Can you beat 5.65% over the next five years?
It’s an innocent question, but perhaps a timely one. The FOMC meets next Tuesday to decide what comes next for interest rates. Some are predicting that that what comes next is nothing, which is to say, no rate hike. If so, the 5.65% currently offered by Raymond James Bank looks enticing.
We have mixed feelings when it comes to locking up money in fixed-income instruments these days, as our various posts over the past weeks and months suggest. But we’re also an adherent to the school of thought that the future’s uncertain, even if the end isn’t near. As such, we’re predisposed to take a good deal when we see one.
Granted, there’s been a devaluation in good deals of late, and so we’re reduced to looking for the next best thing. By that diminished standard, 5.65% on a five-year certificate of deposit looks pretty good. As we write, 5.65% from Raymond James Bank is within a few basis points of the highest-yielding CDs in the nation, according to

Context, of course, is everything when shopping for fixed-rate securities. On that score, 5.65% still looks pretty good, considering that that a 5-year Treasury yields 4.89% this morning, and a 10-year’s 4.97% isn’t much higher. Taking some marginal extra risk to bump up the expected return to 5.65% looks like an eminently logical tradeoff at the moment.
Let’s be clear: we’re not saying that it pays to put an entire portfolio in one 5-year CD. On the other hand, moving some money out of a money market fund is starting to look like a mildly intelligent move.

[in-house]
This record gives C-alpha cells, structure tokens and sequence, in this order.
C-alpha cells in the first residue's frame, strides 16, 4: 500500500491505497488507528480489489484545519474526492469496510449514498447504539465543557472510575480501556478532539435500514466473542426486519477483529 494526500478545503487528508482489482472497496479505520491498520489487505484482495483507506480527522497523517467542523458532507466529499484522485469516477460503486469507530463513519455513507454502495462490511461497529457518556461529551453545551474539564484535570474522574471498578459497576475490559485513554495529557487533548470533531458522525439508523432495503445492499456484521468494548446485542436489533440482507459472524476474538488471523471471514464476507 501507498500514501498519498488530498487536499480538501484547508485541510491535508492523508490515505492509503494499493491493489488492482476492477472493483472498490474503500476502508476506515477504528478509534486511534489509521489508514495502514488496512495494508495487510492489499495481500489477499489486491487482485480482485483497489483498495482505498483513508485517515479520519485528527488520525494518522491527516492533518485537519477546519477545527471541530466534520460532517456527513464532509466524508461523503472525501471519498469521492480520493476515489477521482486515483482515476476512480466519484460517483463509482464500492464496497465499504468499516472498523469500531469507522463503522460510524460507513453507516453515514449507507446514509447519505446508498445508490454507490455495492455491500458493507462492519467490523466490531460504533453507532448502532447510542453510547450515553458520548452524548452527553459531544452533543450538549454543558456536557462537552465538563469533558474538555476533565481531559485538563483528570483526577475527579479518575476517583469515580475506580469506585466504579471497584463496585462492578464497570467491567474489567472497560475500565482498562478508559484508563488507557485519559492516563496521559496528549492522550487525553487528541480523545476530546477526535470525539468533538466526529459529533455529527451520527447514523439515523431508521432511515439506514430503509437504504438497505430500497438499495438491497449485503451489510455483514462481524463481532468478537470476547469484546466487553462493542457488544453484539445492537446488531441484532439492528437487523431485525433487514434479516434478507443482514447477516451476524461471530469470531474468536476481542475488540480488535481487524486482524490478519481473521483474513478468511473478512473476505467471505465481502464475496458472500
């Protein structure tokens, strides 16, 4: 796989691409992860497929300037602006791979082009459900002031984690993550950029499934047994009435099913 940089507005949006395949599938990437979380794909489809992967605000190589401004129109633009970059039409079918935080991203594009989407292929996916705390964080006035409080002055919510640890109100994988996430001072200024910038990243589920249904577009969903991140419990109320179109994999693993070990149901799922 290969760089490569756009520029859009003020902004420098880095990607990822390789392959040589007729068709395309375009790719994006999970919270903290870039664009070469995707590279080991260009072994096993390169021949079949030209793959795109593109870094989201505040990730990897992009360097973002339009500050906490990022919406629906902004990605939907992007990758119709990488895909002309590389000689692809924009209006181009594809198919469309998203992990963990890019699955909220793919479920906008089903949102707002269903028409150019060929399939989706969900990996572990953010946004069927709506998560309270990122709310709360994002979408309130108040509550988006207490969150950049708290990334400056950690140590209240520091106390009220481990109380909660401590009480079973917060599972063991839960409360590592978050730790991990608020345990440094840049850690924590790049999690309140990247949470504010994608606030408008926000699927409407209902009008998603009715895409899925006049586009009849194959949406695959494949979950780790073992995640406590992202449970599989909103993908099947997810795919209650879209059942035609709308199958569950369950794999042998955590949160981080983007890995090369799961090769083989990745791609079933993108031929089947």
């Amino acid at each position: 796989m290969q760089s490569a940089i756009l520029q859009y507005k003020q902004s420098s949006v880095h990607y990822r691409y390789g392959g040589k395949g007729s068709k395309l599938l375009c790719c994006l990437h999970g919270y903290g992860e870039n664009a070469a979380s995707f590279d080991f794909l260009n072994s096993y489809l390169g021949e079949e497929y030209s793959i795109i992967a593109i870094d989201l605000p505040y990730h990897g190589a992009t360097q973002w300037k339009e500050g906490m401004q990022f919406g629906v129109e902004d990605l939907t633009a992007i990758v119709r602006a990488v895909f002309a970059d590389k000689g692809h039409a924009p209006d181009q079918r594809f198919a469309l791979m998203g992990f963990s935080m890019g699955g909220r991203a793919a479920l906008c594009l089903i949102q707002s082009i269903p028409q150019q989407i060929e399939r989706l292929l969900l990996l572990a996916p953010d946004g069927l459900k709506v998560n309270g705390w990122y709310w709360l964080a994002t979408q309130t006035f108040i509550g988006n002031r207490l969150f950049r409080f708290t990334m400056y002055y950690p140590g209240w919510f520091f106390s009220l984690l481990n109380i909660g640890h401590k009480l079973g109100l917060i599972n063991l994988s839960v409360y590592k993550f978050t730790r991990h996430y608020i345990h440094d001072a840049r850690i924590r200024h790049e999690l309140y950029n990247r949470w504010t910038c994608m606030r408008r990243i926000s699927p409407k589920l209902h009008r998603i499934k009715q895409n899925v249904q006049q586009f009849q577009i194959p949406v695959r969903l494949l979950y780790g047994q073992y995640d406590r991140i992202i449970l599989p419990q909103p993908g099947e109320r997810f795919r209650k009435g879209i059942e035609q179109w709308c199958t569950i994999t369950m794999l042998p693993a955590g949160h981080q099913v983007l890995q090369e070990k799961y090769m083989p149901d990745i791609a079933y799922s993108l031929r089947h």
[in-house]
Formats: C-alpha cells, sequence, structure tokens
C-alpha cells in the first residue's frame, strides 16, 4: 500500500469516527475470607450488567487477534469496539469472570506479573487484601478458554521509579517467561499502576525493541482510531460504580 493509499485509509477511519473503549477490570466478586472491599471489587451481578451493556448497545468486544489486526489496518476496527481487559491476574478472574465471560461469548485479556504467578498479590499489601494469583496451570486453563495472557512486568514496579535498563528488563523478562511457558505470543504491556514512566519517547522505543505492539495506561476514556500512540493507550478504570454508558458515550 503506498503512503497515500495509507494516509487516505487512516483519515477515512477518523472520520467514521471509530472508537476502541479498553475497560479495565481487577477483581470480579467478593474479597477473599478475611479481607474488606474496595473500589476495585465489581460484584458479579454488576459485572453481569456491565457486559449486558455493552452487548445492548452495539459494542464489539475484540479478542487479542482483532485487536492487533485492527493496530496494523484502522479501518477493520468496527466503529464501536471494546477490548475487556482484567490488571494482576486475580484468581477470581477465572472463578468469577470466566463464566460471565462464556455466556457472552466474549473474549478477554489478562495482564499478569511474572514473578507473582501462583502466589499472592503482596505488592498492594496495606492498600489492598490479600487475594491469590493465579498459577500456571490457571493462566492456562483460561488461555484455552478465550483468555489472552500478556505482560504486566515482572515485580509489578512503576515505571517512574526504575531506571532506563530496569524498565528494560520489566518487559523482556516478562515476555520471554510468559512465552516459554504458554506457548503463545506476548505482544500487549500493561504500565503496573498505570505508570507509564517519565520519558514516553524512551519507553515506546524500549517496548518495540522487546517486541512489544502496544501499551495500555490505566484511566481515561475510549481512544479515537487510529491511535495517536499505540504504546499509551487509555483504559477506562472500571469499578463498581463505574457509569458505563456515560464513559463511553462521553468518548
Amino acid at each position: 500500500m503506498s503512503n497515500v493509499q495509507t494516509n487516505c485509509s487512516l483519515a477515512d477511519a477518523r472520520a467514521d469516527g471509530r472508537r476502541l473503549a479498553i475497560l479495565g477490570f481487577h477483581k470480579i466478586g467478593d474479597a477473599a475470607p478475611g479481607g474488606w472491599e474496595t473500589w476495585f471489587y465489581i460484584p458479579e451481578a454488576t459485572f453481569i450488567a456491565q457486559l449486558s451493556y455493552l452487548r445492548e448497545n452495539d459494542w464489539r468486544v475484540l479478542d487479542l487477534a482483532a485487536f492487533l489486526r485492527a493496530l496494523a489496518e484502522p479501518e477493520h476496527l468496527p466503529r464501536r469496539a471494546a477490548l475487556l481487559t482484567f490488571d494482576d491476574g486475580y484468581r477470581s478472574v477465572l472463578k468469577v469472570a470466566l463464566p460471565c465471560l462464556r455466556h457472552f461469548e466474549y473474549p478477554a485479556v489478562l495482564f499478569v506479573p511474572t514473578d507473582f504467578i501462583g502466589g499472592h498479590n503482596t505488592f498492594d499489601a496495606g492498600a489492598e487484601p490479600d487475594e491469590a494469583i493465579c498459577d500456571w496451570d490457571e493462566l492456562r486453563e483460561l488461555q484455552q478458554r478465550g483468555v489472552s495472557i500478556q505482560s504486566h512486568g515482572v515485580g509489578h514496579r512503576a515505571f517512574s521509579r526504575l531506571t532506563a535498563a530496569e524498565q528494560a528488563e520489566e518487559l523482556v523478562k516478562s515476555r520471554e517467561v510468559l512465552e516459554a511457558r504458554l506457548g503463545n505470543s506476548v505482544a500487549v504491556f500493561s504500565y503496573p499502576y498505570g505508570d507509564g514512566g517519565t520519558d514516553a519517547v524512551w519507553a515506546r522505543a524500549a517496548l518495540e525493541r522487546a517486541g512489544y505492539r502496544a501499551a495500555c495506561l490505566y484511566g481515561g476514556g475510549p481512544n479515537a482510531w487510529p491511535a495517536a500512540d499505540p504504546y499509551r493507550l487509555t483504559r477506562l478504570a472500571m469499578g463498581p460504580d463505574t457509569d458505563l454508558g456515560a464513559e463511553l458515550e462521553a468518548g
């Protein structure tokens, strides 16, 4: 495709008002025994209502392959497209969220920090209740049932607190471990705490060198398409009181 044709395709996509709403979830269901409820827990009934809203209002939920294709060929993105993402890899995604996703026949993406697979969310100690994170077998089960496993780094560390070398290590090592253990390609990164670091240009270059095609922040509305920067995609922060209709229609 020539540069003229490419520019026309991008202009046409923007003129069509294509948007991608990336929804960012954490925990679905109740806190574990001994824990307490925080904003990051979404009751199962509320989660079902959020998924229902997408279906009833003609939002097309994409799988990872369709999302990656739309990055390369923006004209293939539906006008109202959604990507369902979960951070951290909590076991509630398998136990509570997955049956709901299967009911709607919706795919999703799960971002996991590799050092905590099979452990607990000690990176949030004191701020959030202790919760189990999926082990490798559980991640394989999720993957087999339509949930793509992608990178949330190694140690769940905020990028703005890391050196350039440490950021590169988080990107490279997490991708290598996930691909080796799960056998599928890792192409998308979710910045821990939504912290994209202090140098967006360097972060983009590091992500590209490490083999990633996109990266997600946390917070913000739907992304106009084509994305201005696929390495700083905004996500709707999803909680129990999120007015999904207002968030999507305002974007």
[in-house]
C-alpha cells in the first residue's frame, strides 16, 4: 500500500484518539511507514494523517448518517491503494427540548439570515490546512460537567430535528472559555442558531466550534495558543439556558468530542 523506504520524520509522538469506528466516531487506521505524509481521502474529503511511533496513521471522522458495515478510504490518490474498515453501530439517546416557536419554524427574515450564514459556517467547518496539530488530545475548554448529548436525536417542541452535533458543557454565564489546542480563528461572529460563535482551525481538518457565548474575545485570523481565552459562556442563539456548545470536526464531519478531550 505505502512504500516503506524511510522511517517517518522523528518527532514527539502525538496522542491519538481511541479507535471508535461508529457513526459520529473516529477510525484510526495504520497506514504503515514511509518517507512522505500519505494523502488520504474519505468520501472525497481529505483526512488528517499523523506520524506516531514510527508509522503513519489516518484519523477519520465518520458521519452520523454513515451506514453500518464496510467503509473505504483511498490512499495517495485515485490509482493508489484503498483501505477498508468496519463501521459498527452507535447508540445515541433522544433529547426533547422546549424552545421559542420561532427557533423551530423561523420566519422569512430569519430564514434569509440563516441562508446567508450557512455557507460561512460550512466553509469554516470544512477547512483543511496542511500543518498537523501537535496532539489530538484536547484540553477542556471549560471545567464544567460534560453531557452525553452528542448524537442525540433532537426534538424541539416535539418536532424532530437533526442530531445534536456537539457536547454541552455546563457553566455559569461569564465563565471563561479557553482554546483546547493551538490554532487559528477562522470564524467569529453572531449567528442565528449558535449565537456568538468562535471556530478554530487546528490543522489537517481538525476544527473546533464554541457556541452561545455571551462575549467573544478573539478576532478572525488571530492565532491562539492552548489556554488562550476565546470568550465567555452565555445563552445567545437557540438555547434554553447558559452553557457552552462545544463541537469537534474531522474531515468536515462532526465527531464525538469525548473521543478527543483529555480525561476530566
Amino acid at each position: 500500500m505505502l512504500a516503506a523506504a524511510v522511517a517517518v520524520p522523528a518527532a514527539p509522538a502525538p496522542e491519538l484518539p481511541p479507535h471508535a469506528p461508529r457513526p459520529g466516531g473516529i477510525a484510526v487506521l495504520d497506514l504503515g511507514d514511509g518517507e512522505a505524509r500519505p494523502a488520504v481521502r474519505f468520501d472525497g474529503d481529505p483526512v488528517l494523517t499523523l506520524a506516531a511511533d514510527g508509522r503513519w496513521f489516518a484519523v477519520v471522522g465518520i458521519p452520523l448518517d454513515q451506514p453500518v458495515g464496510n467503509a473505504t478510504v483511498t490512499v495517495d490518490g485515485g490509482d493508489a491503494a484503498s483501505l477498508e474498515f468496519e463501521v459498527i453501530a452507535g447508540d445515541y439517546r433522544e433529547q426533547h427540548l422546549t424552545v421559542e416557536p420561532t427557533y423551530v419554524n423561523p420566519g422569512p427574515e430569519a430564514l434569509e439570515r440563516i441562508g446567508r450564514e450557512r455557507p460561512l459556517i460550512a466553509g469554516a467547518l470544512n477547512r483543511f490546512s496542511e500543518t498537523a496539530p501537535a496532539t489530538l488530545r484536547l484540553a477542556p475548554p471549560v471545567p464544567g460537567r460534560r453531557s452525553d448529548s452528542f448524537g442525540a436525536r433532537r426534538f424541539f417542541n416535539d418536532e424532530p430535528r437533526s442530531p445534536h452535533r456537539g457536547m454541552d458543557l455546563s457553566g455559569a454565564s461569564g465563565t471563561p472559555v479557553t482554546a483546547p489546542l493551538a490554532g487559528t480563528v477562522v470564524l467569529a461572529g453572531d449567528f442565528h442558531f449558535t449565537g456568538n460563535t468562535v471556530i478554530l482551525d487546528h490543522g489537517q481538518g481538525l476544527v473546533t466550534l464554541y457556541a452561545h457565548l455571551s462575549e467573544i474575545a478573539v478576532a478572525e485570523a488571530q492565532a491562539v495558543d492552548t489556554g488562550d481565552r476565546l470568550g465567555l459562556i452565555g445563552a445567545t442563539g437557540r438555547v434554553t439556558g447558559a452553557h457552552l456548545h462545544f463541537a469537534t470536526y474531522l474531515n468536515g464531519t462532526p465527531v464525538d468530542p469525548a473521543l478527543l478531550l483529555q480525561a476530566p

Regular readers of CS know that we’ve been sweet on holding an above-average allocation to cash, primarily in a money market fund, for strategically designed portfolios. The reason has been that with short rates moving higher, owning a money market mutual fund has been an efficient means of tapping into that higher yielding trend. The Vanguard Prime Money Market Fund, for instance, now yields 5.07%–more than double its annual average total return of 2.11% for the past five years.
Keeping an above-average allocation in a low-cost money market fund still strikes us as sensible. At the same time, it’s time to start redeploying some of the cash to lock in the higher yields of the moment. The Fed may keep raising rates, but the outlook is becoming fuzzier by the day. If we really knew what was coming, there’d be no need for asset allocation or rebalancing. Unfortunately, we live in this world; thus, our dilemma and response.
In any case, we’ll conclude by reminding that while 5.65% over the next five years–each and every year–won’t make you rich, but it will deliver a tidy return that, if nothing, else, looks good by the standard of the rear view mirror, based on the trailing five-year annualized total returns for the major asset classes, as listed below. Ongoing diversification across all the major asset classes is standard operating philosophy here, but that assumes a bit of tweaking is in order from time to time.